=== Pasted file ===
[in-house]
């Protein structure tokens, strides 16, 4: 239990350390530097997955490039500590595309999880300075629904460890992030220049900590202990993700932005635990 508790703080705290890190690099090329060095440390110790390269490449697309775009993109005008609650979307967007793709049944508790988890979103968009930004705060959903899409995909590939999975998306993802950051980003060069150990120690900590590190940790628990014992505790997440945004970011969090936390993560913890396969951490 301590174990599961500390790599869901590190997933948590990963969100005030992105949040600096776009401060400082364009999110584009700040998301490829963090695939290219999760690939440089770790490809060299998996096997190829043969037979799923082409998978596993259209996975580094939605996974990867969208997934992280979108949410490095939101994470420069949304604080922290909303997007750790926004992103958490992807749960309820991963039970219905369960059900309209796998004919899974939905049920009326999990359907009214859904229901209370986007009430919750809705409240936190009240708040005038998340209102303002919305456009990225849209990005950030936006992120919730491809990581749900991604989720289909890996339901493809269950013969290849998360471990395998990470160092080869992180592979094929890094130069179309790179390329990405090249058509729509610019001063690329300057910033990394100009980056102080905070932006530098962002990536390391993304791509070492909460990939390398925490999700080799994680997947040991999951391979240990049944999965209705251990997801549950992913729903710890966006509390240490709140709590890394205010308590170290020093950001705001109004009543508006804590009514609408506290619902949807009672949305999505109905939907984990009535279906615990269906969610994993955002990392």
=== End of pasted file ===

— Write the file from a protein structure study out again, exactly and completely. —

[in-house]
């Protein structure tokens, strides 16, 4: 239990350390530097997955490039500590595309999880300075629904460890992030220049900590202990993700932005635990 508790703080705290890190690099090329060095440390110790390269490449697309775009993109005008609650979307967007793709049944508790988890979103968009930004705060959903899409995909590939999975998306993802950051980003060069150990120690900590590190940790628990014992505790997440945004970011969090936390993560913890396969951490 301590174990599961500390790599869901590190997933948590990963969100005030992105949040600096776009401060400082364009999110584009700040998301490829963090695939290219999760690939440089770790490809060299998996096997190829043969037979799923082409998978596993259209996975580094939605996974990867969208997934992280979108949410490095939101994470420069949304604080922290909303997007750790926004992103958490992807749960309820991963039970219905369960059900309209796998004919899974939905049920009326999990359907009214859904229901209370986007009430919750809705409240936190009240708040005038998340209102303002919305456009990225849209990005950030936006992120919730491809990581749900991604989720289909890996339901493809269950013969290849998360471990395998990470160092080869992180592979094929890094130069179309790179390329990405090249058509729509610019001063690329300057910033990394100009980056102080905070932006530098962002990536390391993304791509070492909460990939390398925490999700080799994680997947040991999951391979240990049944999965209705251990997801549950992913729903710890966006509390240490709140709590890394205010308590170290020093950001705001109004009543508006804590009514609408506290619902949807009672949305999505109905939907984990009535279906615990269906969610994993955002990392």